The NGO Wirt Għawdex then issued a strongly-worded press statement in which it took the Superintendence for Cultural Heritage to task over its assessment that the documentation made available did not indicate “any evident threat to the cultural heritage”.

Wirt Għawdex began to militate against the additional constructions on top of the two storeys that would block the historical Independence Square view of the medieval clock perched atop the Citadel fortifications. It also objected to the opening of a door and two windows at the back onto the Citadel ditch which would potentially lead to tables and chairs being placed on the ‘counter-scarp’ and obstructing a popular walkway around the Ċittadella.

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The Victoria local council then joined the fray, stating that the Lands Authority had informed it that it had not granted “servitude” (making openings in a dividing wall) to the developer or as part of the planning process. The ditch is leased to the council by the Lands Authority.

Wirt Għawdex held hope that the door and windows at the back would not be rebuilt after the back wall collapsed during the works. The back wall has since been rebuilt – and the apertures incorporated. 

Sannat apartments

Another planning application by Mr Agius will be considered on Tuesday, for a century-old house in Sannat to make way for a block of 16 flats.

Wirt Għawdex has objected to the development, pointing out that the present house has interesting features of British architectural heritage that call to be preserved for future generations.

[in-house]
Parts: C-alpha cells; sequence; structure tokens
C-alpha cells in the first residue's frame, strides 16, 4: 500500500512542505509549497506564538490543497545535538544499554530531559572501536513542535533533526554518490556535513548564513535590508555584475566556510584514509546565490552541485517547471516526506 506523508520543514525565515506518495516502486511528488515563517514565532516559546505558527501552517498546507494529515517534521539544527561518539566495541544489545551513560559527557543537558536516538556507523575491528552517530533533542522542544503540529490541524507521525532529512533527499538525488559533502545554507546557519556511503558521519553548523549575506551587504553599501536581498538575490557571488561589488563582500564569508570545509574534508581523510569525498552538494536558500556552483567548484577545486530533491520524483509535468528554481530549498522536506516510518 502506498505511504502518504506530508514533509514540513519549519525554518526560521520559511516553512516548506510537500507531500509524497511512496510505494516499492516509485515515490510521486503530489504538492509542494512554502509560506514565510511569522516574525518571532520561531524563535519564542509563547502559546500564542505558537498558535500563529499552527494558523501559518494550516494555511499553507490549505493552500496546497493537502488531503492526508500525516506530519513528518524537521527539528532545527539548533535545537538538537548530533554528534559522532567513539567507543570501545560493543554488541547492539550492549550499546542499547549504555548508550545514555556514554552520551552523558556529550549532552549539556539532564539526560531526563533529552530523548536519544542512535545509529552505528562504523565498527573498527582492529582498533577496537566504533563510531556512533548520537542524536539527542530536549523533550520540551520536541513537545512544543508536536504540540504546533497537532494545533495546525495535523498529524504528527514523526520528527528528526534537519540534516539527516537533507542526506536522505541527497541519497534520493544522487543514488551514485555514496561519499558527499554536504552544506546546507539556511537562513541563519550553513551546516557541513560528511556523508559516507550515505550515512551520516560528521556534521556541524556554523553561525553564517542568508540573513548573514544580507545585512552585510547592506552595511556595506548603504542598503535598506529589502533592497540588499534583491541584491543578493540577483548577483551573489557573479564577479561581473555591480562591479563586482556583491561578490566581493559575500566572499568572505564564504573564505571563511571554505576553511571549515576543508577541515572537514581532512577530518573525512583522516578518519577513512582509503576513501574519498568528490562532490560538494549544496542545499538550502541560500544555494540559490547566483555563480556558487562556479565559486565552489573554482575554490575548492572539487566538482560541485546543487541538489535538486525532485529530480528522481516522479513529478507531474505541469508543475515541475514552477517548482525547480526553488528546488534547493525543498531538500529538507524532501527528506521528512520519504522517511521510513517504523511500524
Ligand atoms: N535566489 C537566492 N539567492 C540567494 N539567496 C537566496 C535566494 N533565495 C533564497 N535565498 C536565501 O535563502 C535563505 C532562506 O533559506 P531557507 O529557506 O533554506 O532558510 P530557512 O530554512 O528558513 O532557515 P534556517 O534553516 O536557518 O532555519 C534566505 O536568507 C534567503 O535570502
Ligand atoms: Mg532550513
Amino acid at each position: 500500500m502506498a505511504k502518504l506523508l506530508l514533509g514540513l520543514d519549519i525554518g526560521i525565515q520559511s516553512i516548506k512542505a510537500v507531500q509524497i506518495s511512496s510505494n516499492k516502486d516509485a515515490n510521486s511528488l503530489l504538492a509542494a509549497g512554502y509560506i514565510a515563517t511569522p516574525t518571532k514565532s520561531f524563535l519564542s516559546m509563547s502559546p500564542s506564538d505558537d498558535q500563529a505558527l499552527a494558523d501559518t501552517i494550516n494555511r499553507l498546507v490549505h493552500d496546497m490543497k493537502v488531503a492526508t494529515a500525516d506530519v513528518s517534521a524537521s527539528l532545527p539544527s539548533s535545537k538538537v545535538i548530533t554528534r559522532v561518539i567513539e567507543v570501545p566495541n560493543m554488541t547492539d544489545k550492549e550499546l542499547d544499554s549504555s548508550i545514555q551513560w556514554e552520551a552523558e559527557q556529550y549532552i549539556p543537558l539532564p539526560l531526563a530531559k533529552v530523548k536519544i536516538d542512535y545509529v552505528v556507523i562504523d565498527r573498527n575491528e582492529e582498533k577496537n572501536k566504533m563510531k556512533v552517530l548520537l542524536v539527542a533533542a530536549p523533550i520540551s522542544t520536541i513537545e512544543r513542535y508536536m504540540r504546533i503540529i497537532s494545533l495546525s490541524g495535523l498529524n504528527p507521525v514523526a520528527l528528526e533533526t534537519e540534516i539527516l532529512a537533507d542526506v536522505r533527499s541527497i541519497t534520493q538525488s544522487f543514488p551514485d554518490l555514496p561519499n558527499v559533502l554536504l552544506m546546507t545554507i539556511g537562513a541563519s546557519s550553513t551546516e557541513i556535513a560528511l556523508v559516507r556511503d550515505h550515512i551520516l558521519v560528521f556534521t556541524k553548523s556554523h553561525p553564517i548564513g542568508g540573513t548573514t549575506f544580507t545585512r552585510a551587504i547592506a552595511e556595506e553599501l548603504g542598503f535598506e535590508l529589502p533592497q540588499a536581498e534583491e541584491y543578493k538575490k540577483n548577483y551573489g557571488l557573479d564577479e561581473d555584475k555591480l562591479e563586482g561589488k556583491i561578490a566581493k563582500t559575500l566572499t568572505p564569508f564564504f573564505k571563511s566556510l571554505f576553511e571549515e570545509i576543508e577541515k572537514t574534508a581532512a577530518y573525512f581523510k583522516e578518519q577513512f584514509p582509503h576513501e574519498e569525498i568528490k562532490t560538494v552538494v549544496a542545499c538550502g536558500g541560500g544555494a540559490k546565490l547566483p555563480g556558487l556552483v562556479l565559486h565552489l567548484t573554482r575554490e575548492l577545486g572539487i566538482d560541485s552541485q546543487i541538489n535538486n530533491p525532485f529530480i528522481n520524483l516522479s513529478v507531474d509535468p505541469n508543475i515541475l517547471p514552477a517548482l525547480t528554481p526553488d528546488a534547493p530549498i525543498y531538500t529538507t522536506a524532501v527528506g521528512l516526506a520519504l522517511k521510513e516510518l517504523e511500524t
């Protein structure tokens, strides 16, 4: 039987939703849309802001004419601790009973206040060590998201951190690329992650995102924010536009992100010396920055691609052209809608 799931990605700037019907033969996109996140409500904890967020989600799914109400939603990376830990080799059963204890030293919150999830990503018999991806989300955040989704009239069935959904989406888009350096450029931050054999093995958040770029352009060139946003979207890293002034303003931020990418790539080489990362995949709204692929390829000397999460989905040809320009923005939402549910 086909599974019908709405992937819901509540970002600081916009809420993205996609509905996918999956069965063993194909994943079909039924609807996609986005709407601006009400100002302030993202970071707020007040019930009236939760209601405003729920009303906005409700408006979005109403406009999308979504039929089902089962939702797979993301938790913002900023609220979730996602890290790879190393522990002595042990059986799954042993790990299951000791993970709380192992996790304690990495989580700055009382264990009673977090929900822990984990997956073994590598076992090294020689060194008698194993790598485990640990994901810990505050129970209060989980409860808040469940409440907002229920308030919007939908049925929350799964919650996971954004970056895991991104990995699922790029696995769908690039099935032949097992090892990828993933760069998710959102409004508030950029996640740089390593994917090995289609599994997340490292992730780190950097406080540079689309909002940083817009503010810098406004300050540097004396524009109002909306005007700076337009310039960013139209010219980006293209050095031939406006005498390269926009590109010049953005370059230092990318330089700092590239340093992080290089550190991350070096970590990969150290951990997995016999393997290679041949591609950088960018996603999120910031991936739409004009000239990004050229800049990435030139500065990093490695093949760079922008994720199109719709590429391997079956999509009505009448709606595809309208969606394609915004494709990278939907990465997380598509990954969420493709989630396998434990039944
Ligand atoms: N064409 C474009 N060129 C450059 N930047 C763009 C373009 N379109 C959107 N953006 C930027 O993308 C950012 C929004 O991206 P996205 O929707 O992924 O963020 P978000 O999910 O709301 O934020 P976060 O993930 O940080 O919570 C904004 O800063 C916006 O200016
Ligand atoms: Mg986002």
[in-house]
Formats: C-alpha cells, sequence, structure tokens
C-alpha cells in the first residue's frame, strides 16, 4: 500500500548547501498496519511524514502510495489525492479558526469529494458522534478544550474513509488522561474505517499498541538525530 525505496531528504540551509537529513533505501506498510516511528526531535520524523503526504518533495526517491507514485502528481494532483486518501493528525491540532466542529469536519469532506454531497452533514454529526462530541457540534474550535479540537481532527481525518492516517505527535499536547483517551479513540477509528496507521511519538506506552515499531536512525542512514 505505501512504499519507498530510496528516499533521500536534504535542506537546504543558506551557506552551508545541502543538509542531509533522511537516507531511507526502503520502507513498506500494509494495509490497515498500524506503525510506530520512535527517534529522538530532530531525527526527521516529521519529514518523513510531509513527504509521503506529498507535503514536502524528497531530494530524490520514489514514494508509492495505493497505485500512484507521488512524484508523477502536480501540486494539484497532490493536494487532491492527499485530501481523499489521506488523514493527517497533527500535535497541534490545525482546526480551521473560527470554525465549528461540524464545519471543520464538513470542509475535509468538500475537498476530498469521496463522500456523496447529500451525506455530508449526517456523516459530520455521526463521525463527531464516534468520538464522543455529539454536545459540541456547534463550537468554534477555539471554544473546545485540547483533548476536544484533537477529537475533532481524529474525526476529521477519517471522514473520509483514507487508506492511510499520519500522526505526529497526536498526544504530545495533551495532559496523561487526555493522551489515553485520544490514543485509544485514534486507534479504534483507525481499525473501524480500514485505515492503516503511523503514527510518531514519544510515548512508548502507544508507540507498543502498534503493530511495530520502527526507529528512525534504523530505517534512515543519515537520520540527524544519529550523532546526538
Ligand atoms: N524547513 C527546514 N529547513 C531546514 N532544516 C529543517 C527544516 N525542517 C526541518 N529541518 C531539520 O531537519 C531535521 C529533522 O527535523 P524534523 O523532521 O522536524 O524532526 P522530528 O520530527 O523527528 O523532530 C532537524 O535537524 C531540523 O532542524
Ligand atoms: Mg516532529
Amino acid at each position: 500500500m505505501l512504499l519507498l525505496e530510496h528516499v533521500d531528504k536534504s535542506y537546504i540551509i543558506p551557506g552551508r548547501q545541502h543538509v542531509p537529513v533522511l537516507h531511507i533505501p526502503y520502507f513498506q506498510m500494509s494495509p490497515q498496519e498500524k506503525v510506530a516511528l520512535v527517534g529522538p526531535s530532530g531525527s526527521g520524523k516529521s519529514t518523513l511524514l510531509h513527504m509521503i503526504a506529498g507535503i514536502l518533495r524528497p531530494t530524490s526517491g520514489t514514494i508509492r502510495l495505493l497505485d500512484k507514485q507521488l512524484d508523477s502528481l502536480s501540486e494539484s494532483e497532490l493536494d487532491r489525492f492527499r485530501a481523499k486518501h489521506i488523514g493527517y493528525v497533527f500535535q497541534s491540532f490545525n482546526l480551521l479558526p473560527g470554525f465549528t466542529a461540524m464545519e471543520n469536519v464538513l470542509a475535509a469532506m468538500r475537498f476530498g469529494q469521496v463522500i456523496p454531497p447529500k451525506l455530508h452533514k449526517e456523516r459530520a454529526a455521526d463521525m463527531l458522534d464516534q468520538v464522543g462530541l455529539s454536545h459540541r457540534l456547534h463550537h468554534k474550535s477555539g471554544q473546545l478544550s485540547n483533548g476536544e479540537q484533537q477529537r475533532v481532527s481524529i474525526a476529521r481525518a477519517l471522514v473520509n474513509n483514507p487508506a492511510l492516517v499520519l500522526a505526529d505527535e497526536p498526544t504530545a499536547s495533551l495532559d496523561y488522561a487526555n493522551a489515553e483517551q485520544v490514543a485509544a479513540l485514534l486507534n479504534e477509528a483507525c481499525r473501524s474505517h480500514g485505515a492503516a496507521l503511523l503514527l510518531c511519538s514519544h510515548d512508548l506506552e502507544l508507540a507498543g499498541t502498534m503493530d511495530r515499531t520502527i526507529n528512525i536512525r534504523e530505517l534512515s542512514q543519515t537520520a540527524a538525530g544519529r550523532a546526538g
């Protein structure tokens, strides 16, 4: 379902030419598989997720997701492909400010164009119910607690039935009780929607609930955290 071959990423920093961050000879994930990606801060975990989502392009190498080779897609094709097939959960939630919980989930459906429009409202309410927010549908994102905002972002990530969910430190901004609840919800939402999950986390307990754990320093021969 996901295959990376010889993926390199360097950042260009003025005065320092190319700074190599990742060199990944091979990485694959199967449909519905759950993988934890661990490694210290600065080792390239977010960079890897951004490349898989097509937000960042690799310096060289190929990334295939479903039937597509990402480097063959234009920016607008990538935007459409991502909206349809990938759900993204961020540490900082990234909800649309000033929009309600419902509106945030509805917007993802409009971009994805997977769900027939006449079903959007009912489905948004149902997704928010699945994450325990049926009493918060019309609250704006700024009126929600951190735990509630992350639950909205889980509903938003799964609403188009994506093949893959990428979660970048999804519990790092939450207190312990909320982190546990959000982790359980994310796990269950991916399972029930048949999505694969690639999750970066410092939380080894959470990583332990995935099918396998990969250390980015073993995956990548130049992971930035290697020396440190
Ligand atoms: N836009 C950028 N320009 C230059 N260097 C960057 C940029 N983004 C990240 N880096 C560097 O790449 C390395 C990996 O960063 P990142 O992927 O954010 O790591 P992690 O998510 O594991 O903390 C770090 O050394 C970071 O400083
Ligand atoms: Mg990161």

Allowing the destruction of the house, the NGO said, “would create a very dangerous precedent for the treatment of historical buildings in Urban Conservation Areas”.

Joanna Spiteri Staines, a conservation architect and member of NGO Din L-Art Ħelwa’s council, told the PA the “massive apartment block” would be “entirely out of scale with the rest of the two-storey single house residential buildings in the area”.

It would usurp 400 square metres of green space and jar with the planning vision to protect Gozo’s environment, resources, culture and identity.

The Planning Authority’s case officer concurred, stating that the present building “warrants its preservation”, and that “the proposed development is incompatible with the urban design and environmental characteristics of Urban Conservation Areas.” His report recommends refusal...

The carob tree being chopped down.The carob tree being chopped down.

The carob tree and the six-year permit saga

At a field in an alley in Qala, a magnificent carob tree was chopped down in 2008 and then an application was lodged with the Planning Authority to build a house with swimming pool and for the “sanctioning of uprooting of trees.” The application was rejected a year later.

A fresh application was submitted within a month. Five months later, another new application – this time made by a new applicant – superseded the existent one. Eventually, in 2011, this application was also refused.

Another year passed and, on November 6, 2012, yet another application was submitted by Joseph Portelli of J Portelli Projects. It was refused on the basis that “it will not result in a good quality environment and will not enhance the existing environment”, and that it “has no access from a schemed road.”

Mr Portelli appealed against the decision.

On June 17, 2014, the Environment and Planning Review Tribunal overturned the Planning Authority’s decision. It ordered the PA to issue a permit within one month of the applicant, Mr Portelli, paying a fine of €1,000 for the “illegal removal of trees and [rubble] walls”.